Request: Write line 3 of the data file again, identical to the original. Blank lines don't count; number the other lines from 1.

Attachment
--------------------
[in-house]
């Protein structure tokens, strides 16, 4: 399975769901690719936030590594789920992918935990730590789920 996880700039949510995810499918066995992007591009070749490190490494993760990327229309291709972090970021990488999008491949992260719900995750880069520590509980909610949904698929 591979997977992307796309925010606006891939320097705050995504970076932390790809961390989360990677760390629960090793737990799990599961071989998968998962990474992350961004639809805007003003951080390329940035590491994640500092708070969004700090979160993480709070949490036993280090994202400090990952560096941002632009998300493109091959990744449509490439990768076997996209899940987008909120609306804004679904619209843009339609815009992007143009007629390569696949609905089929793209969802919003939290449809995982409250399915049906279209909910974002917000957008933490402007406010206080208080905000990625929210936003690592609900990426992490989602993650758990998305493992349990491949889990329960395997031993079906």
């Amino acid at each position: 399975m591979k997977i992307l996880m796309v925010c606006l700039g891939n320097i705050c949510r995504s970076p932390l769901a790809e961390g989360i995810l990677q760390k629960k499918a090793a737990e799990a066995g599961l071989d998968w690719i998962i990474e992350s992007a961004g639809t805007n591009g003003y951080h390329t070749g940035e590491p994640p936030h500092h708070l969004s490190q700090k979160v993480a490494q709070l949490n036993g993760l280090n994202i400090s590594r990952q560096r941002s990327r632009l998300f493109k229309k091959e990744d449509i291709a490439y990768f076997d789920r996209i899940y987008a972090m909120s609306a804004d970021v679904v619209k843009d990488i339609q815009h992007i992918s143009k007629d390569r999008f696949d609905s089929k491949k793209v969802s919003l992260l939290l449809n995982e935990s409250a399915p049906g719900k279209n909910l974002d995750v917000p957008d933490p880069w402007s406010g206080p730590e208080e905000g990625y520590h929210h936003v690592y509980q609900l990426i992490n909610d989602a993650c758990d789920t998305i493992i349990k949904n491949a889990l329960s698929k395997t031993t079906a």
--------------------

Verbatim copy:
């Amino acid at each position: 399975m591979k997977i992307l996880m796309v925010c606006l700039g891939n320097i705050c949510r995504s970076p932390l769901a790809e961390g989360i995810l990677q760390k629960k499918a090793a737990e799990a066995g599961l071989d998968w690719i998962i990474e992350s992007a961004g639809t805007n591009g003003y951080h390329t070749g940035e590491p994640p936030h500092h708070l969004s490190q700090k979160v993480a490494q709070l949490n036993g993760l280090n994202i400090s590594r990952q560096r941002s990327r632009l998300f493109k229309k091959e990744d449509i291709a490439y990768f076997d789920r996209i899940y987008a972090m909120s609306a804004d970021v679904v619209k843009d990488i339609q815009h992007i992918s143009k007629d390569r999008f696949d609905s089929k491949k793209v969802s919003l992260l939290l449809n995982e935990s409250a399915p049906g719900k279209n909910l974002d995750v917000p957008d933490p880069w402007s406010g206080p730590e208080e905000g990625y520590h929210h936003v690592y509980q609900l990426i992490n909610d989602a993650c758990d789920t998305i493992i349990k949904n491949a889990l329960s698929k395997t031993t079906a």